BECKY: I love that. And I kind of blame my generation a little bit for that because I think there was this whole push during the 90s maybe, to, be more intentional about raising your kids spiritually minded. But inadvertently, what happened is people walked away with that exact message, if you don't do it all right, your kid's going to burn in hell. And pretty much not God's message. I mean, God was the perfect parent, and his kids sure screwed up in the garden. Right? So we got to really look back at all of that. And I just love that because our lives are to be centered on Jesus Christ and our kids are a part of our lives. We do have responsibility in their lives. However, God is to be the center of our right.
Alli: That's right. Couldn't said it better myself.
In your book, you talk about motherhood burnout
SARAH: Now, in your book, you talk about motherhood burnout. So motherhood burnout, as the mother load. What do you mean by that when you write that?
Alli: Yeah, there's this phrase that is becoming more and more familiar. Recently called the mental load. It is all the things that women are carrying that men tend to not carry it's. When do the kids get a physical? Has my husband been to the dentist? When does the dog go to the vet? I got to get a gift from my mother in law. The plumber is coming on Wednesday. Who's going to be at the house to let the plumber in? It's everything, right? This is what goes on in our brain all the time. I'm sure maybe some, men think about all these details, but I'm going to go out of limb and say the vast majority do not. Right. It's this mental load that we carry. And then you combine a woman's natural mental load that we're all dealing with, with motherhood, and it just explodes. Because not only are we worried about keeping everything running, it's is my child doing okay at school? How's my child's relationship with God? What about this? What about that? And it causes so much burnout. And there's a couple of different ways we go about getting help with our mother load, our mental load. one is a conversation with our spouse and explaining what's going on and explaining it and having this conversation in a way that's not going to trigger a fight. I have a chapter on marriage in there, and I talk about kind of the strategies for how to talk to your spouse, how to make sure it doesn't end in a fight. That's really important. In the Audible version of the book, I put in a whole extra session all about mental load and with scripts on how to talk to your spouse. However, I do want to be realistic in this. A lot of times, if a woman is dealing with the mental load and the mother load, and she talks to her spouse about what help she needs. She may not get it. And so if we're all together going, you just talk to your spouse and then it'll be fine. but realistically, a lot of husbands are going to go, well, it's just the way it is, and they're not going to necessarily change all their behaviors. So I think it's important to also empower women and go, hey, look out for you in this way and make sure that you get the help you need. Maybe it's your mom helps out with something or you and your friends share a job or anything like that. Because if a woman is in a marriage relationship where she goes to her husband and goes, I can't be responsible for all the doctor's appointments and all this and all this. Again, not every man is going to go, okay, let's share it all 50 50. I think it is important to give women permission to go, okay, get your needs met, carpool with a friend, have family help. But for us to have these conversations and pretend like everyone can talk to their spouse and it'll end. Rosy is doing a disservice to the realities of modern life.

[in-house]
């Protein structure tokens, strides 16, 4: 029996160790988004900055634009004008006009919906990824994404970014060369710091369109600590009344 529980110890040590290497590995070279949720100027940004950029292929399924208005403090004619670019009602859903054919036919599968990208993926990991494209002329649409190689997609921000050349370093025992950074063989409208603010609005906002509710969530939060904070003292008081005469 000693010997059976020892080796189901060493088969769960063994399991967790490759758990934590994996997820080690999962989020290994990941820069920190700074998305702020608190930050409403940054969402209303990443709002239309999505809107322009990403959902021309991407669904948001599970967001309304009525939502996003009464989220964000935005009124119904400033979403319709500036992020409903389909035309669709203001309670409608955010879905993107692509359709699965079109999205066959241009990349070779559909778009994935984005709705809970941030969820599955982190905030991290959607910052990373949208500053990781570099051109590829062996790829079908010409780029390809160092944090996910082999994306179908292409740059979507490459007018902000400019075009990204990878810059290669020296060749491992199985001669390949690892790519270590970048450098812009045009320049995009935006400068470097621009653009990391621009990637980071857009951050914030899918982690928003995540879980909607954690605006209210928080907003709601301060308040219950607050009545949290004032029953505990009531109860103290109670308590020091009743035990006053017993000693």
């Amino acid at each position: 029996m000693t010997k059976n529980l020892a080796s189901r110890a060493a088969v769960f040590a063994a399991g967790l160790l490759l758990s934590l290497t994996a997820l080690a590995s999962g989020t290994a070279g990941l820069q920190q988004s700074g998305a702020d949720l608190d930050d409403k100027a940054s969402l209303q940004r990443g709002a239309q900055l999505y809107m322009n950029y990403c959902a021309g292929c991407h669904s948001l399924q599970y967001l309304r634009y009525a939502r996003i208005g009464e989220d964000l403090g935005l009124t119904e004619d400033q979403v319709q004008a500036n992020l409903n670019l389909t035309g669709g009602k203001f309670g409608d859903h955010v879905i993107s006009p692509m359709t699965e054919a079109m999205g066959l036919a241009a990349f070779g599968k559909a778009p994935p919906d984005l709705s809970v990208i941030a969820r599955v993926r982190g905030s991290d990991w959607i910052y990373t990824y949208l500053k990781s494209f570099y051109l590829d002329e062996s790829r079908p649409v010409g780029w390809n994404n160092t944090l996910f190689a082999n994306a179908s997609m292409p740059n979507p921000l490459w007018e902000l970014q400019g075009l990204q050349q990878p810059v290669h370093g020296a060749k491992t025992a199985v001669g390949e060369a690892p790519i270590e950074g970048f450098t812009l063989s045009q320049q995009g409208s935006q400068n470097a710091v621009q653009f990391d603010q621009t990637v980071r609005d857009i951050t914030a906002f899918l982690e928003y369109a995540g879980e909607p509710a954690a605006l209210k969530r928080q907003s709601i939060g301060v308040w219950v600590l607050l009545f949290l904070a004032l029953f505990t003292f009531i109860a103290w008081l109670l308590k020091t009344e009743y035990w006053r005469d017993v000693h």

BECKY: that's so true. And yet I loved the way you described the mother load in the book because I do think women are under a heavy load right now and just trying to keep it all straight, just, exhausts them, I think, at times.
Ali says it's important for women to recognize their strengths as mothers
BECKY: One of the things that you describe in your book that I really enjoyed, where you describe moms as having five superpowers, like, you can identify your type, like the superpower of motherhood. Would you explain that to us a little bit and then tell us what yours is? Because that would be fun.